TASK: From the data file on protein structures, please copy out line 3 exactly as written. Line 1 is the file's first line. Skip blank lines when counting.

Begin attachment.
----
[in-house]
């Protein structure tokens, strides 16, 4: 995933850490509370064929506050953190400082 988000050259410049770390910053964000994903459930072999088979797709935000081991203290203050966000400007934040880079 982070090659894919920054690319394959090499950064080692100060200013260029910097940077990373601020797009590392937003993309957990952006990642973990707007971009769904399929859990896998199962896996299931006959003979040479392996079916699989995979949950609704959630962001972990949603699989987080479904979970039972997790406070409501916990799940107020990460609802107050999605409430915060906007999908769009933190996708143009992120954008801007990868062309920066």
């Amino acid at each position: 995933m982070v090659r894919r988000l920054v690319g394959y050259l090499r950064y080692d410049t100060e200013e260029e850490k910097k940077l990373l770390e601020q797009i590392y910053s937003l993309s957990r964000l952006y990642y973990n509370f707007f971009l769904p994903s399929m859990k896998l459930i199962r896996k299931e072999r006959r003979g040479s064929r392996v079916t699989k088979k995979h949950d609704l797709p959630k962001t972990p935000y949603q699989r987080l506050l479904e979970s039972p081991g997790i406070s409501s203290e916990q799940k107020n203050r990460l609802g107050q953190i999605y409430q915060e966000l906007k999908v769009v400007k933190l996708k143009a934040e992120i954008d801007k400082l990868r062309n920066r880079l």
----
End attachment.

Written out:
């Amino acid at each position: 995933m982070v090659r894919r988000l920054v690319g394959y050259l090499r950064y080692d410049t100060e200013e260029e850490k910097k940077l990373l770390e601020q797009i590392y910053s937003l993309s957990r964000l952006y990642y973990n509370f707007f971009l769904p994903s399929m859990k896998l459930i199962r896996k299931e072999r006959r003979g040479s064929r392996v079916t699989k088979k995979h949950d609704l797709p959630k962001t972990p935000y949603q699989r987080l506050l479904e979970s039972p081991g997790i406070s409501s203290e916990q799940k107020n203050r990460l609802g107050q953190i999605y409430q915060e966000l906007k999908v769009v400007k933190l996708k143009a934040e992120i954008d801007k400082l990868r062309n920066r880079l």